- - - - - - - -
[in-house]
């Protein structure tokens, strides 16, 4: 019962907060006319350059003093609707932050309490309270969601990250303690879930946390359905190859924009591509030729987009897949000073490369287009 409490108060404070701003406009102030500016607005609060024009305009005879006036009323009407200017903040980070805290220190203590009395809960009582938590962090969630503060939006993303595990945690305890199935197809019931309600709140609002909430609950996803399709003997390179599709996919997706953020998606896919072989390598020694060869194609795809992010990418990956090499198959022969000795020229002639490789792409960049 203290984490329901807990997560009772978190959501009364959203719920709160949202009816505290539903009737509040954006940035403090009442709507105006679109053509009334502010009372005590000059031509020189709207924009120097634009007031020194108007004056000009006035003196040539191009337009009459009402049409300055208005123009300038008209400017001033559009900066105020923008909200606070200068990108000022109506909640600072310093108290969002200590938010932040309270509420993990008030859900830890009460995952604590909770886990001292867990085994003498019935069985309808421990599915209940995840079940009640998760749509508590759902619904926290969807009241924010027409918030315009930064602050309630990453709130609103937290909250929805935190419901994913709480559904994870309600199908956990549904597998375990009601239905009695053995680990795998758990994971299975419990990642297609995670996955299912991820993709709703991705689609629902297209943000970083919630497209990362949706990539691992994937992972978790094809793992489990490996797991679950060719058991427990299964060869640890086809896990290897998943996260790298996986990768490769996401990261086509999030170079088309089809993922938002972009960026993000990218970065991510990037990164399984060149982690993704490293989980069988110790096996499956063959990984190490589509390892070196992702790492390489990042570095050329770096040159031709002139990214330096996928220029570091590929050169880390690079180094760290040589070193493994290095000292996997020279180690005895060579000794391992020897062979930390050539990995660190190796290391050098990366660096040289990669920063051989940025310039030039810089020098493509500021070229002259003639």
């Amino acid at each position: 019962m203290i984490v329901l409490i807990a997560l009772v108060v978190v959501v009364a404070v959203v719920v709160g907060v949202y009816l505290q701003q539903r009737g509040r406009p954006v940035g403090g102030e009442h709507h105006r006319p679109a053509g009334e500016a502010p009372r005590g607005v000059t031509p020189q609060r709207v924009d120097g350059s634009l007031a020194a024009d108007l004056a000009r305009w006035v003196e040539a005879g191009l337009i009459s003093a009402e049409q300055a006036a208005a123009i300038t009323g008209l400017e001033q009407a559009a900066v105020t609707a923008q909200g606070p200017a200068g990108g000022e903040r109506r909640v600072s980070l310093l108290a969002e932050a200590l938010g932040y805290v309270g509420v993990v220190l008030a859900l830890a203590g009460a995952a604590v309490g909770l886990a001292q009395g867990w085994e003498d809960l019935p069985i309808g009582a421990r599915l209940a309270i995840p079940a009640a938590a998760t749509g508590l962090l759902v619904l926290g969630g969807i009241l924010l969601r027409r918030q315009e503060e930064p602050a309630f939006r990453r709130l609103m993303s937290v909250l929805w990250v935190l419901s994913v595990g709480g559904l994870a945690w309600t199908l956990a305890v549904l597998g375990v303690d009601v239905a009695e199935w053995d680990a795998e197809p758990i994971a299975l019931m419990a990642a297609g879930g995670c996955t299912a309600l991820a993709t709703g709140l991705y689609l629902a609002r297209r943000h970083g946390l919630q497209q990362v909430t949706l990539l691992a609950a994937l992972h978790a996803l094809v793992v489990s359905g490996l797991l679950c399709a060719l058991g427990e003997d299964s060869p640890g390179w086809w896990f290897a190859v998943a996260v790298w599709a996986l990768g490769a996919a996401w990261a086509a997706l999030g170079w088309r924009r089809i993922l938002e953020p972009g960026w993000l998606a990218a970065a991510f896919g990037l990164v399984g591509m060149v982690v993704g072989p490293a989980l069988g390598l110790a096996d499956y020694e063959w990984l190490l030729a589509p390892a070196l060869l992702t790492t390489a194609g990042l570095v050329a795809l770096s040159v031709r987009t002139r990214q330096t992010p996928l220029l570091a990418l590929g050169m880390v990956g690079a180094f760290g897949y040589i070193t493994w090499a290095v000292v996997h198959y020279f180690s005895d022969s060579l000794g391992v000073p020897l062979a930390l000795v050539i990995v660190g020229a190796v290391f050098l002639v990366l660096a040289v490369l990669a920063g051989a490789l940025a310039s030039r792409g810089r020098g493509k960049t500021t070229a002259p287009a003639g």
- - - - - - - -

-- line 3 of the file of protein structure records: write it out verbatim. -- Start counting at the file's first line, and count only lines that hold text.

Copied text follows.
């Amino acid at each position: 019962m203290i984490v329901l409490i807990a997560l009772v108060v978190v959501v009364a404070v959203v719920v709160g907060v949202y009816l505290q701003q539903r009737g509040r406009p954006v940035g403090g102030e009442h709507h105006r006319p679109a053509g009334e500016a502010p009372r005590g607005v000059t031509p020189q609060r709207v924009d120097g350059s634009l007031a020194a024009d108007l004056a000009r305009w006035v003196e040539a005879g191009l337009i009459s003093a009402e049409q300055a006036a208005a123009i300038t009323g008209l400017e001033q009407a559009a900066v105020t609707a923008q909200g606070p200017a200068g990108g000022e903040r109506r909640v600072s980070l310093l108290a969002e932050a200590l938010g932040y805290v309270g509420v993990v220190l008030a859900l830890a203590g009460a995952a604590v309490g909770l886990a001292q009395g867990w085994e003498d809960l019935p069985i309808g009582a421990r599915l209940a309270i995840p079940a009640a938590a998760t749509g508590l962090l759902v619904l926290g969630g969807i009241l924010l969601r027409r918030q315009e503060e930064p602050a309630f939006r990453r709130l609103m993303s937290v909250l929805w990250v935190l419901s994913v595990g709480g559904l994870a945690w309600t199908l956990a305890v549904l597998g375990v303690d009601v239905a009695e199935w053995d680990a795998e197809p758990i994971a299975l019931m419990a990642a297609g879930g995670c996955t299912a309600l991820a993709t709703g709140l991705y689609l629902a609002r297209r943000h970083g946390l919630q497209q990362v909430t949706l990539l691992a609950a994937l992972h978790a996803l094809v793992v489990s359905g490996l797991l679950c399709a060719l058991g427990e003997d299964s060869p640890g390179w086809w896990f290897a190859v998943a996260v790298w599709a996986l990768g490769a996919a996401w990261a086509a997706l999030g170079w088309r924009r089809i993922l938002e953020p972009g960026w993000l998606a990218a970065a991510f896919g990037l990164v399984g591509m060149v982690v993704g072989p490293a989980l069988g390598l110790a096996d499956y020694e063959w990984l190490l030729a589509p390892a070196l060869l992702t790492t390489a194609g990042l570095v050329a795809l770096s040159v031709r987009t002139r990214q330096t992010p996928l220029l570091a990418l590929g050169m880390v990956g690079a180094f760290g897949y040589i070193t493994w090499a290095v000292v996997h198959y020279f180690s005895d022969s060579l000794g391992v000073p020897l062979a930390l000795v050539i990995v660190g020229a190796v290391f050098l002639v990366l660096a040289v490369l990669a920063g051989a490789l940025a310039s030039r792409g810089r020098g493509k960049t500021t070229a002259p287009a003639g």